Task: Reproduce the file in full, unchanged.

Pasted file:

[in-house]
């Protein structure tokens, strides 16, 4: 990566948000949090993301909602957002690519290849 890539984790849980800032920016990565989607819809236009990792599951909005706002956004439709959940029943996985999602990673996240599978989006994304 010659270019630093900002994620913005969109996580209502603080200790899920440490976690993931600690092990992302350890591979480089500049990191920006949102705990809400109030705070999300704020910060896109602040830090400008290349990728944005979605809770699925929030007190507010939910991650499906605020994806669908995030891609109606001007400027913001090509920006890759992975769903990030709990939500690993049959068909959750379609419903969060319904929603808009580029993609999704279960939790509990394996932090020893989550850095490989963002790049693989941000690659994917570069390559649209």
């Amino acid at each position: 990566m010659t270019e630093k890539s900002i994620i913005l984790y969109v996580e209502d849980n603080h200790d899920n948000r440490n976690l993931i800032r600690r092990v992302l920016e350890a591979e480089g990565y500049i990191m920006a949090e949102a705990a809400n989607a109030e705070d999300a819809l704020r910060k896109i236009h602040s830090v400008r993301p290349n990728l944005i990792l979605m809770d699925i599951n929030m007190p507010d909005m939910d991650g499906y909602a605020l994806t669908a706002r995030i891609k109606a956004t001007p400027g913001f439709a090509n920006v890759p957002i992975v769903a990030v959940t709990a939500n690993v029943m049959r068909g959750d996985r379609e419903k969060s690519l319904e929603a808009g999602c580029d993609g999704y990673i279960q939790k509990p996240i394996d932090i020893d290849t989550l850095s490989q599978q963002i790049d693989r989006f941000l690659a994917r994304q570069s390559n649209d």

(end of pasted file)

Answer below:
[in-house]
């Protein structure tokens, strides 16, 4: 990566948000949090993301909602957002690519290849 890539984790849980800032920016990565989607819809236009990792599951909005706002956004439709959940029943996985999602990673996240599978989006994304 010659270019630093900002994620913005969109996580209502603080200790899920440490976690993931600690092990992302350890591979480089500049990191920006949102705990809400109030705070999300704020910060896109602040830090400008290349990728944005979605809770699925929030007190507010939910991650499906605020994806669908995030891609109606001007400027913001090509920006890759992975769903990030709990939500690993049959068909959750379609419903969060319904929603808009580029993609999704279960939790509990394996932090020893989550850095490989963002790049693989941000690659994917570069390559649209």
């Amino acid at each position: 990566m010659t270019e630093k890539s900002i994620i913005l984790y969109v996580e209502d849980n603080h200790d899920n948000r440490n976690l993931i800032r600690r092990v992302l920016e350890a591979e480089g990565y500049i990191m920006a949090e949102a705990a809400n989607a109030e705070d999300a819809l704020r910060k896109i236009h602040s830090v400008r993301p290349n990728l944005i990792l979605m809770d699925i599951n929030m007190p507010d909005m939910d991650g499906y909602a605020l994806t669908a706002r995030i891609k109606a956004t001007p400027g913001f439709a090509n920006v890759p957002i992975v769903a990030v959940t709990a939500n690993v029943m049959r068909g959750d996985r379609e419903k969060s690519l319904e929603a808009g999602c580029d993609g999704y990673i279960q939790k509990p996240i394996d932090i020893d290849t989550l850095s490989q599978q963002i790049d693989r989006f941000l690659a994917r994304q570069s390559n649209d």